University of Southern California
USC Norris Comprehensive Cancer Center

Genomic and Epigenomic Regulation

The Genomic and Epigenomic Regulation (GER) Program at USC Norris cultivates research collaborations between its members as well as with researchers from other USC Norris Research Programs and peer institutions. The overarching goal is to translate basic discoveries into new methods for cancer prevention, detection, prognosis, and treatment. The program has two specific aims: 1) characterize the genome, epigenome, and transcriptome of cancer cells and 2) characterize signaling pathways that regulate genome replication and integrity, epigenetics, and gene expression to identify critical genes and pathways as potential targets.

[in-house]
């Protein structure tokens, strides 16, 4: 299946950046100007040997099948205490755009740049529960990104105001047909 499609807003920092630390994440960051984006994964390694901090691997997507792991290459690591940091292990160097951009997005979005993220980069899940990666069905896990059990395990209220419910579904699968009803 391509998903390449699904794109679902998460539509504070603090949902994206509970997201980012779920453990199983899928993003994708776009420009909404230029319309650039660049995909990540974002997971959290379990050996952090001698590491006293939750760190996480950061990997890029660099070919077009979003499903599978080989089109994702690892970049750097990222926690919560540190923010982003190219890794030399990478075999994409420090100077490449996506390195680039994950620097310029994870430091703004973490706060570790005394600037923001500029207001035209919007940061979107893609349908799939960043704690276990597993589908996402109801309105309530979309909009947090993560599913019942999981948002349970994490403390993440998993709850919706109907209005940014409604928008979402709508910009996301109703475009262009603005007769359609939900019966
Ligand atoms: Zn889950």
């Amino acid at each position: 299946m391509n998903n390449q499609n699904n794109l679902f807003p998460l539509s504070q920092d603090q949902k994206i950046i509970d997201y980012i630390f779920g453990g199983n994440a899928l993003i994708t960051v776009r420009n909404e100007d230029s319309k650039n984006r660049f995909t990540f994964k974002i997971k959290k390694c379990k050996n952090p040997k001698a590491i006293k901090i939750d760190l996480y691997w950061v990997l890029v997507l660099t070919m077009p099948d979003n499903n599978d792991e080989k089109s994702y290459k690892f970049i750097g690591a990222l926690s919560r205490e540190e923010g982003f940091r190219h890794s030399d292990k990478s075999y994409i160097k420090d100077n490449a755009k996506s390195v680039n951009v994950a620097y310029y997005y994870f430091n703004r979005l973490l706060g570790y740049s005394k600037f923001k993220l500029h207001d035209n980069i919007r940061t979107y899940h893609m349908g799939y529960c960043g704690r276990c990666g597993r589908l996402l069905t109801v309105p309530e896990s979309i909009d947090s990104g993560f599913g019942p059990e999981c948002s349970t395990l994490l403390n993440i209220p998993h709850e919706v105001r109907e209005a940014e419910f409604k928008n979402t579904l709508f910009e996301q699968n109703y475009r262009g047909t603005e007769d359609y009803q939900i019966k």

The program co-leaders, Michael Stallcup, PhD, and Woojin An, PhD, have complementary recognized expertise in steroid hormone signaling and gene regulation by transcription factors and their coregulators, as well as epigenomic and chromatin-based regulatory mechanisms of gene expression and cell growth. The program brings together 40 members from 17 departments and four schools at USC who have obtained two U01, one U19, two U54, and two P01 grants to drive fundamental discovery and translation. The program fosters member interactions and drives novel collaborations through its leadership in cancer-focused PhD training programs. The GER program has a unique impact on specific populations of our LA County catchment area, including high impact work in acute lymphoblastic leukemi (ALL), liver cancer, colorectal cancer, and prostate cancer.